Thinking about marriage? Is a prenup for you?

Posted on February 17, 2014

by Margie Connolly

A pre-marital agreement, “prenup”, is a contract between two parties, made in anticipation of marriage, which defines how each party’s property will be treated in the event of divorce or death of a spouse.  It is a document, recognized in Texas, which allows the parties to choose to treat certain property as “separate” or “community” property.  Under Texas law, all property owned by married persons is presumed to be “community” property upon the filing of divorce or upon the death of one spouse.

“Community” property is presumed to belong equally to both spouses, unless one of the spouses can “trace” the property to an origin making it that spouse’s “separate” property.  For example, property acquired by inheritance, gift, personal injury recovery, or owned prior to the marriage, may be deemed “separate” property, if it can be properly traced.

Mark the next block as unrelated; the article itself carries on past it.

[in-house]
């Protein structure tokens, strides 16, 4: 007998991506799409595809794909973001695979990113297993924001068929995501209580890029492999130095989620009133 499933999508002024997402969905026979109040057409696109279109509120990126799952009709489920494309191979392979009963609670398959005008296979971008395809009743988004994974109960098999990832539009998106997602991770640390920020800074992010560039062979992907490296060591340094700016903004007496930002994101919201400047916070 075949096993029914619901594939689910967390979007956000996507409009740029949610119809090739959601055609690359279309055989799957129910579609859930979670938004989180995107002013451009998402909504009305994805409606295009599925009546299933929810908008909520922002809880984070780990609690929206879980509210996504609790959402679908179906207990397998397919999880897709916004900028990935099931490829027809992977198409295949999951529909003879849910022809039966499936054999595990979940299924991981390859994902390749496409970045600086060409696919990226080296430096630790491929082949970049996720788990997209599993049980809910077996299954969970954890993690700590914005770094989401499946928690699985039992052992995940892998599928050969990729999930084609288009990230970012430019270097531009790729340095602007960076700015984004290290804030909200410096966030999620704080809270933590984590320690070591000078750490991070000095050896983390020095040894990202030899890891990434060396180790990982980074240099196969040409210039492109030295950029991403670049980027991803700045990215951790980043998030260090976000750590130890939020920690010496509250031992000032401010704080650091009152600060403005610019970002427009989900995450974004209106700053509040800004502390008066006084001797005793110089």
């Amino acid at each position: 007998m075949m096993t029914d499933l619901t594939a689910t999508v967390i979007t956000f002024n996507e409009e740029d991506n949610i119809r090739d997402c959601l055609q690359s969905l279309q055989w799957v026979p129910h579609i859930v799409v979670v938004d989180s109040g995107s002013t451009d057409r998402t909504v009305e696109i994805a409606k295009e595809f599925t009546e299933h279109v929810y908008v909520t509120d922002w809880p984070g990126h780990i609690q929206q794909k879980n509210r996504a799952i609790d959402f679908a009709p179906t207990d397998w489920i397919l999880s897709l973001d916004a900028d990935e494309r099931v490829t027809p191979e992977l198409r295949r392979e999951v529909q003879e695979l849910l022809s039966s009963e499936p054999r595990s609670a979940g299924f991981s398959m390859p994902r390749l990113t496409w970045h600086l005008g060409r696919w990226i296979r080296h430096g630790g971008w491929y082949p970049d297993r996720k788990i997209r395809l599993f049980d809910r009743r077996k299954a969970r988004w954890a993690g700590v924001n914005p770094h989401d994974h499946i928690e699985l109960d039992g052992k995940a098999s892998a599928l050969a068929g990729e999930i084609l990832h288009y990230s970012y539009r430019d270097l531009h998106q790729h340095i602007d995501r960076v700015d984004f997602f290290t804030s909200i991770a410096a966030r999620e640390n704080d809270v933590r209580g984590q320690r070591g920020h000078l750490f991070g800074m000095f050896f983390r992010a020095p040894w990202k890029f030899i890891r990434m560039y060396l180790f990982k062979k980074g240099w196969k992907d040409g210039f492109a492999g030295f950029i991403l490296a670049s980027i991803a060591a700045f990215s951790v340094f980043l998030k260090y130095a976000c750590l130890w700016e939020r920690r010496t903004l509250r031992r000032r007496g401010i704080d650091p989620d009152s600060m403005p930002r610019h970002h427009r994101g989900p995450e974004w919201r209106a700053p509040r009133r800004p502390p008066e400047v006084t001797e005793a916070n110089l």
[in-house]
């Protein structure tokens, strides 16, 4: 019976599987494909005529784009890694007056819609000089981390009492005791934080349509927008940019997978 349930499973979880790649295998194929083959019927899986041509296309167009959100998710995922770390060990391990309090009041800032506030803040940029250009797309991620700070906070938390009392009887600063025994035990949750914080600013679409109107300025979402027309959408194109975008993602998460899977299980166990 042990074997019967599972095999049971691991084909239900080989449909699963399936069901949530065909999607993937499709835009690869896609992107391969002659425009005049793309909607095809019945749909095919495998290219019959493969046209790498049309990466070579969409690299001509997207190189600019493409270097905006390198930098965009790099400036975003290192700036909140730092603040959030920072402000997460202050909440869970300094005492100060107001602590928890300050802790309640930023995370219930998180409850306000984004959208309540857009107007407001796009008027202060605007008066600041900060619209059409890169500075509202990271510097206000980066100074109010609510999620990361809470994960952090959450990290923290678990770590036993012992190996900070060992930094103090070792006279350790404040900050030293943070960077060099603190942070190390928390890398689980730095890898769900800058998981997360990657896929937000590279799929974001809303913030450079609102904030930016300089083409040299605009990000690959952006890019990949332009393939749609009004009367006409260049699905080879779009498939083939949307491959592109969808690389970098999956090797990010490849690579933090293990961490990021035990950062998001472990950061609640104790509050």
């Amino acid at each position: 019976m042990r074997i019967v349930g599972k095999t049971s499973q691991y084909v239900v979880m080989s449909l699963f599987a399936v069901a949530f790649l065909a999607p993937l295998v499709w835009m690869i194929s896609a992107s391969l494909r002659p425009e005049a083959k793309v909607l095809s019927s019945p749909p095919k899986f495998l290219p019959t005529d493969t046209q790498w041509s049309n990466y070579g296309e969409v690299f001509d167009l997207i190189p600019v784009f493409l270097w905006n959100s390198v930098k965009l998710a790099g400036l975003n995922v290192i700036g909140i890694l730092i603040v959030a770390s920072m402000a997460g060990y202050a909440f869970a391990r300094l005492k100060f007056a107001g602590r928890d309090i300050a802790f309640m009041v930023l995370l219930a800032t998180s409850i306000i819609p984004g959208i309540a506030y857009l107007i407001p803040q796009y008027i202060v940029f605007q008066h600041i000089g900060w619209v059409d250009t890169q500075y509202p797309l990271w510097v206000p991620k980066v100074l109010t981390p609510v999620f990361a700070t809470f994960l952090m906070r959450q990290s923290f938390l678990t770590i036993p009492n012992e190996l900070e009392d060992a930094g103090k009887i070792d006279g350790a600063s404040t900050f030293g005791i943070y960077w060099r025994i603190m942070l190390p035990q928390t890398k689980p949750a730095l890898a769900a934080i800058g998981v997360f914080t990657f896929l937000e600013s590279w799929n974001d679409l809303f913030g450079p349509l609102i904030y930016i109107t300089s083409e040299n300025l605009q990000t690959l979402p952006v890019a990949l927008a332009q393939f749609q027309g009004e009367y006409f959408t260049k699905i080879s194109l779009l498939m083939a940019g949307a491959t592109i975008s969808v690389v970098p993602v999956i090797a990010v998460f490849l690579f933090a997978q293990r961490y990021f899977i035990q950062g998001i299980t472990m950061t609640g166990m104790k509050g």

In the absence of a pre-marital agreement, which specifically defines each spouse’s separate property, by agreement with full disclosure, a spouse may find him or herself in litigation, attempting to prove to a court that certain assets are “traceable” to separate property.  Obviously, this can be time-consuming and costly.

With a pre-marital agreement, both parties know where they stand in the event of death or divorce, and litigation can be avoided or minimized.  Spouses can also enter into a post-marital agreement if they are already married, which can accomplish the same things.

A pre- or post-marital agreement can also set out the parties’ position on spousal maintenance (alimony), but it cannot be used to limit child support obligations.

For more information about pre- or post-marital agreements, visit